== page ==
I picked this one up shortly after Heath Ledger’s death in 2008. I also found a shirt from a University night out where people thought it was appropriate to write ‘I hate Heath Ledger’ all over my back. It was during the season of bad taste but just to clarify; I don’t hate Heath Ledger. Just this book.
The first few pages give a history of Australia dating as far back as 1982 which pre-dates Heath by 150 years. This is unnecessary padding for a book that is only 279 pages long. Also did you know that a man called Charles Harper set up a school for his own kids in 1896? You do now! Again it has no bearing on the life of Heath Ledger put at least it adds an additional paragraph to the book.
Another problem surrounding the length of the book is its publishing date. It was published in 2008, the same year as Heath’s death, and before the success of The Dark Knight and The Imaginarium of Doctor Parnassus was fully known. The book was rushed to make money, something that I don’t hold in high regard as per my review of The Short Second Life of Bree Tanner. This is worse because it tries to cash in using a man’s death as a selling point.
That’s my main problem with it, now for the nitty-gritty. The first small error I noticed was on page 8. It was only a double space but these sorts of punctuation errors continue throughout the book – another sign of rushing.
While I’m going on about unnecessary wording, the first chapter is called ‘Sea, Surf and Gene Kelly.’ However there are no references to surfing or Heath’s enjoyment of it. It seems to be written on the concept of, ‘Surfing is associated with Australia... and Heath Ledger is Australian... I know! Let’s use Surf in the chapter title!’ Brilliant.
On page 52, an entire sentence is repeated. The whole page is Heath’s quotes but a little editing wouldn’t have hurt the book. And I doubt he said exactly the same thing word for word. In fact while I’m on the subject, quite a lot of the book could have been pulled directly from the internet. This is probably a good thing though as when the author decides to write his own narrative, it is either Australian history or stuff like this, ‘Heath and Heather... the names seem to go together well,’ which is an astute and pointless piece of prose. Pointless piece of prose... that goes together well too Mr McShane.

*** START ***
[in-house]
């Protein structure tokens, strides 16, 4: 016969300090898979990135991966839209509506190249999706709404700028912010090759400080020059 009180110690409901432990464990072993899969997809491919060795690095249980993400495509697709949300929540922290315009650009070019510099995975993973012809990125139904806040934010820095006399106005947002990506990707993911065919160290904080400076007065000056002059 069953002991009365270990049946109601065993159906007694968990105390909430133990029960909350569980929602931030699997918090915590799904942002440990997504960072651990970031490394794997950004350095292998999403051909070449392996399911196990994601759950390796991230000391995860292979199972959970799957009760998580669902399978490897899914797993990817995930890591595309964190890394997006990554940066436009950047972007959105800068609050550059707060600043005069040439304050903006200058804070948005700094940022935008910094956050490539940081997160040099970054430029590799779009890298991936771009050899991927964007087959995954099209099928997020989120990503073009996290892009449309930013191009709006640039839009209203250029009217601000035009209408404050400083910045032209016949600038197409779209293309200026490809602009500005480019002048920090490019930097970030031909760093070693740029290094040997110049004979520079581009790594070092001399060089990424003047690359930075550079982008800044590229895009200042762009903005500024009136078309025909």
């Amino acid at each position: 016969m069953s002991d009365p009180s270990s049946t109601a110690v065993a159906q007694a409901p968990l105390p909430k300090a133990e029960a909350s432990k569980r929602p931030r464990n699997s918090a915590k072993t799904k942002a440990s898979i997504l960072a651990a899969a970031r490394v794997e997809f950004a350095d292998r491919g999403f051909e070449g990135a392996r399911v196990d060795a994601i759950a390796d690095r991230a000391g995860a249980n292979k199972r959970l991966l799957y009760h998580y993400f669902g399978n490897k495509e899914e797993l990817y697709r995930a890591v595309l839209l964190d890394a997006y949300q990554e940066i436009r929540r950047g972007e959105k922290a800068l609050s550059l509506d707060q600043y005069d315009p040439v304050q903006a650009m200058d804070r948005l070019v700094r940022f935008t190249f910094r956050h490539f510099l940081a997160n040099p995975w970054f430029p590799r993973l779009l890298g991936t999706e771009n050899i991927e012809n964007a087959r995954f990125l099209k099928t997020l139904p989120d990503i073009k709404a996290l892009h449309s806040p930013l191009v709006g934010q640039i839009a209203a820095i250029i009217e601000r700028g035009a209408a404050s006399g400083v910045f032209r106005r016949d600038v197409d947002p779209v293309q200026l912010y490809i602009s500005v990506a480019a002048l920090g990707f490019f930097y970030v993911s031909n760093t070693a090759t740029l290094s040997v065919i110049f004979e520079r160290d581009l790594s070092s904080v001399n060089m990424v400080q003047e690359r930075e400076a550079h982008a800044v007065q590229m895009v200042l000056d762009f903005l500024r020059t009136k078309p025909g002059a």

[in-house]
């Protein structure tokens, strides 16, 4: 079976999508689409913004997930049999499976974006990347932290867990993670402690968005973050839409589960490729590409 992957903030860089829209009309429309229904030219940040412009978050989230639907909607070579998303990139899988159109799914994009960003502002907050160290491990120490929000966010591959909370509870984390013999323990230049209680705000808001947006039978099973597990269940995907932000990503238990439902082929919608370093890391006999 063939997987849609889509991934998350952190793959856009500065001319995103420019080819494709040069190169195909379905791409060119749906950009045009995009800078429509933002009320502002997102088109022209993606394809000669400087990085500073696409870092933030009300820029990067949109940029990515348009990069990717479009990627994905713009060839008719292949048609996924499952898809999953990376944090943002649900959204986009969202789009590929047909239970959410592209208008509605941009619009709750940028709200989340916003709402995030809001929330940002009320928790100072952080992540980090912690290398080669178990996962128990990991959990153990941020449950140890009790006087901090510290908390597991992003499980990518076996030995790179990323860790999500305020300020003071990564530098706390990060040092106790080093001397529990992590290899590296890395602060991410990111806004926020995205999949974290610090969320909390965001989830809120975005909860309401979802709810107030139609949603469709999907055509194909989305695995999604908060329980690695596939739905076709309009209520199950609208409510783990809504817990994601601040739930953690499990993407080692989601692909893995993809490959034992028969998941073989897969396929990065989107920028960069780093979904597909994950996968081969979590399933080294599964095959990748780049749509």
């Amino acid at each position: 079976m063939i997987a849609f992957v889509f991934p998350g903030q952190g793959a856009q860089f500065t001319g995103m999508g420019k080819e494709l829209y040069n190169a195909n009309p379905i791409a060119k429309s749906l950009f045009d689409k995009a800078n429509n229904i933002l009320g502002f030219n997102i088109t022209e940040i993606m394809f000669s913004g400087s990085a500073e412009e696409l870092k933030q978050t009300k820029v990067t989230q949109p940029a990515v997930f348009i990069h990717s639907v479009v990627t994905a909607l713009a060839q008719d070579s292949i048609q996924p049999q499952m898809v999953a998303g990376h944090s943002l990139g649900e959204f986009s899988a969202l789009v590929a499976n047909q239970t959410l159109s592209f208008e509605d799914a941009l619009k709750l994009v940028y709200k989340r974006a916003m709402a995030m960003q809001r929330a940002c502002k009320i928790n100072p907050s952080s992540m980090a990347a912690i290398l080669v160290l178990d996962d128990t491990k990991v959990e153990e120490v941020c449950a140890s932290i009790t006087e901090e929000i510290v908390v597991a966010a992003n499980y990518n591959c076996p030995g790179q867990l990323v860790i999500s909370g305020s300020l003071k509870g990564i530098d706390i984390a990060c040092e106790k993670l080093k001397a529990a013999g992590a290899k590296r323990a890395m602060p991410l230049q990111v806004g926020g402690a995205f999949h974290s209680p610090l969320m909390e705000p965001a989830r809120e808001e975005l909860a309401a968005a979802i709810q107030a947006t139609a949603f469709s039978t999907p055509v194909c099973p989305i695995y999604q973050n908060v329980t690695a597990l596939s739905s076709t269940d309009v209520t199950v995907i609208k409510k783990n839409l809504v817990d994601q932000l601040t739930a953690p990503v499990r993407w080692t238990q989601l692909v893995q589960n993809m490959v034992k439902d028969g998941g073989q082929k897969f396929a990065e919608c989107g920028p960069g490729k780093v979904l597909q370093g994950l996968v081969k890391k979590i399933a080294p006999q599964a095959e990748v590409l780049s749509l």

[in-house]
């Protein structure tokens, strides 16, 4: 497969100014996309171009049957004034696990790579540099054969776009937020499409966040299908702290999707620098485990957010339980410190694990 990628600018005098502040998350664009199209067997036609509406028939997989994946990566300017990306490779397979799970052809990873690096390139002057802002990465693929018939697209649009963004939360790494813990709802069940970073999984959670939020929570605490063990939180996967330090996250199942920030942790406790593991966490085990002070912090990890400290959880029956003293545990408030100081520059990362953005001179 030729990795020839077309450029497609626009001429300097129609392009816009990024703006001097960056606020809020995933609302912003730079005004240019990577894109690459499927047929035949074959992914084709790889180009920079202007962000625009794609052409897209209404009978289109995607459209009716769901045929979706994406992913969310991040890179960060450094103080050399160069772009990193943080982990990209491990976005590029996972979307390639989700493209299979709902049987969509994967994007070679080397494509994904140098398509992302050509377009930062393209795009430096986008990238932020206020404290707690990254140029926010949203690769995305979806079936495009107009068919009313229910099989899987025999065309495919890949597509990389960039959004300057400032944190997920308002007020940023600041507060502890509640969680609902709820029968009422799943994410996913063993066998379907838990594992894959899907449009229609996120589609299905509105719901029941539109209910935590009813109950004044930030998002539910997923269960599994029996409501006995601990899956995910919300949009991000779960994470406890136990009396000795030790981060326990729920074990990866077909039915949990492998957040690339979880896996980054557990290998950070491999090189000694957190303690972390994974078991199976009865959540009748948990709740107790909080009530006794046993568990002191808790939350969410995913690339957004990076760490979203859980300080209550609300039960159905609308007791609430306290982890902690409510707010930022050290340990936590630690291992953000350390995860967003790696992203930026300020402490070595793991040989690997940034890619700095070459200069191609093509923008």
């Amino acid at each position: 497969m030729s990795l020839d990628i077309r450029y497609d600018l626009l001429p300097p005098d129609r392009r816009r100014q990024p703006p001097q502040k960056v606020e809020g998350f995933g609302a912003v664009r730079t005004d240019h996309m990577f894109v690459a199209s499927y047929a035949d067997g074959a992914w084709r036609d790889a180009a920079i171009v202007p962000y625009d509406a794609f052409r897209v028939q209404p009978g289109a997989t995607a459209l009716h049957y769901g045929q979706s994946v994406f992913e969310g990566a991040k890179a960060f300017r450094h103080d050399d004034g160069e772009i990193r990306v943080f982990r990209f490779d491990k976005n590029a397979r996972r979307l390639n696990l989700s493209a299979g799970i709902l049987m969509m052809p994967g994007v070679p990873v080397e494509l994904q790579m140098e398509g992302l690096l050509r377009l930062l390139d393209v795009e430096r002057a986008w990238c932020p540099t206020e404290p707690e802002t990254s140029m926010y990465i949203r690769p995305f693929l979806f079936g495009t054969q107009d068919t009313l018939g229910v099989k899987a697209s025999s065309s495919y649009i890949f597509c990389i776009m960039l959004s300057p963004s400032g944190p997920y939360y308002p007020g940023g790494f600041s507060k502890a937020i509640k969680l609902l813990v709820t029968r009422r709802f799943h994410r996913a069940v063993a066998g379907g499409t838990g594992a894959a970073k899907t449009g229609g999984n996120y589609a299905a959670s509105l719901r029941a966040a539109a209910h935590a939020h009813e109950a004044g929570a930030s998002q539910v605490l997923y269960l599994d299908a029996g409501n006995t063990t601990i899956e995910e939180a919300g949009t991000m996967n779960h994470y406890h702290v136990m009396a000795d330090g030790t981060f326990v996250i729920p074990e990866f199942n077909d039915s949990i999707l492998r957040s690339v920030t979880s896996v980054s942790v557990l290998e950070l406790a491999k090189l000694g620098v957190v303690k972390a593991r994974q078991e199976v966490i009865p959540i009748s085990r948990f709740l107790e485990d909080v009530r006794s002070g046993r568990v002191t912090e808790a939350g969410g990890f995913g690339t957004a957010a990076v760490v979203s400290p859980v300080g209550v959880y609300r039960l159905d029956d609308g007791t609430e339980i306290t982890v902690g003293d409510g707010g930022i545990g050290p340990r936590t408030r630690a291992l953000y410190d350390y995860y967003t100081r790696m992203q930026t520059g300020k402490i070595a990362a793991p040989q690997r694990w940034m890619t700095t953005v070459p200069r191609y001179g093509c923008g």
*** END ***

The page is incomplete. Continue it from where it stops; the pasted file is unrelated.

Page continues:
On page 201 the author uses two quotes that give Heath two different ages. Even though they are quotes from other sources, the author could at least have proof read the articles before publishing. It could also be a typo made during transposing, but again, a proof read would have sorted this. It’s just more laziness.
That’s it for my problems with the author. There was one other thing that annoyed me slightly. When Heath is talking about working on the set for A Knight’s Tale he says that the crew used bottles of Evian water to pour over the actors to keep them cool. This seems to me like a huge waste of money. Why not just use normal water for the purposes of keeping people cool?
That said there are some good points to the book. There are many quotes and inferences from Heath’s life that are quite interesting. My personal favourite was, ‘If you make decisions based on society’s opinions, you’re going to make boring choices.’
The book also increased the size of my DVD collection so some good definitely came out of it!
Heath Ledger – His Beautiful Life and Mysterious Death by John McShane was published by John Blake Publishing Limited in 2008. RRP £7.99 (Paperback)